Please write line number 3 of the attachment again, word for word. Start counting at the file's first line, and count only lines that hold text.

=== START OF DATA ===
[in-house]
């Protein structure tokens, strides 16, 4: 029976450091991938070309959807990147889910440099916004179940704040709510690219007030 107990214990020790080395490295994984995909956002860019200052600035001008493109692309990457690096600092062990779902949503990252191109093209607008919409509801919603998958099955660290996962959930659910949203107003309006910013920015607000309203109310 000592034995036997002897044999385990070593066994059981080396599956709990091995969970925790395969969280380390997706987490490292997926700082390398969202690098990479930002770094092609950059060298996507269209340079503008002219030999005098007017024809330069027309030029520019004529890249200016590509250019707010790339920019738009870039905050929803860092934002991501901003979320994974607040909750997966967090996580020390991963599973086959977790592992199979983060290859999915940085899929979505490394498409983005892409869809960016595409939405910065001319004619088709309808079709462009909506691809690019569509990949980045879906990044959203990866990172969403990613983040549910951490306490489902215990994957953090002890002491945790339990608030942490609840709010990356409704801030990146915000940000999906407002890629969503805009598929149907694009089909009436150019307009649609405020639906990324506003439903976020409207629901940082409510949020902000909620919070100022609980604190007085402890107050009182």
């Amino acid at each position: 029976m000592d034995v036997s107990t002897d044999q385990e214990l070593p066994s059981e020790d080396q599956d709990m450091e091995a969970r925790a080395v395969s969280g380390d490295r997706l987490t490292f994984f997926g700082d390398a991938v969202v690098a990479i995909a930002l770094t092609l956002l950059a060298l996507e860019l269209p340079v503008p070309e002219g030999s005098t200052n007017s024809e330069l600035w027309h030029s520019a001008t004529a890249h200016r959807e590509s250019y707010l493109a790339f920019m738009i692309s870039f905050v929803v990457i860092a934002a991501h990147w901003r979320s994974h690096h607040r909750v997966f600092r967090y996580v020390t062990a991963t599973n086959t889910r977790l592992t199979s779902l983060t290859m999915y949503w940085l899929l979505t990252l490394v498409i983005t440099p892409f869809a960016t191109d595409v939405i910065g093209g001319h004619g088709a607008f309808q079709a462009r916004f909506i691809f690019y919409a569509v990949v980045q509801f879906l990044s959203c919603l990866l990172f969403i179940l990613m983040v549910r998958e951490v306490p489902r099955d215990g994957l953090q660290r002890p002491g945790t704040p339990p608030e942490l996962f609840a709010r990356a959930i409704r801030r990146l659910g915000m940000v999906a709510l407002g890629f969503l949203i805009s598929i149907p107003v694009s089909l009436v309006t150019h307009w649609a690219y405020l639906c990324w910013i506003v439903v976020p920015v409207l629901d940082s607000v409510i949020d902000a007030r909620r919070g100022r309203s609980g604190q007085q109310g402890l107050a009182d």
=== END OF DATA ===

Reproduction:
């Amino acid at each position: 029976m000592d034995v036997s107990t002897d044999q385990e214990l070593p066994s059981e020790d080396q599956d709990m450091e091995a969970r925790a080395v395969s969280g380390d490295r997706l987490t490292f994984f997926g700082d390398a991938v969202v690098a990479i995909a930002l770094t092609l956002l950059a060298l996507e860019l269209p340079v503008p070309e002219g030999s005098t200052n007017s024809e330069l600035w027309h030029s520019a001008t004529a890249h200016r959807e590509s250019y707010l493109a790339f920019m738009i692309s870039f905050v929803v990457i860092a934002a991501h990147w901003r979320s994974h690096h607040r909750v997966f600092r967090y996580v020390t062990a991963t599973n086959t889910r977790l592992t199979s779902l983060t290859m999915y949503w940085l899929l979505t990252l490394v498409i983005t440099p892409f869809a960016t191109d595409v939405i910065g093209g001319h004619g088709a607008f309808q079709a462009r916004f909506i691809f690019y919409a569509v990949v980045q509801f879906l990044s959203c919603l990866l990172f969403i179940l990613m983040v549910r998958e951490v306490p489902r099955d215990g994957l953090q660290r002890p002491g945790t704040p339990p608030e942490l996962f609840a709010r990356a959930i409704r801030r990146l659910g915000m940000v999906a709510l407002g890629f969503l949203i805009s598929i149907p107003v694009s089909l009436v309006t150019h307009w649609a690219y405020l639906c990324w910013i506003v439903v976020p920015v409207l629901d940082s607000v409510i949020d902000a007030r909620r919070g100022r309203s609980g604190q007085q109310g402890l107050a009182d």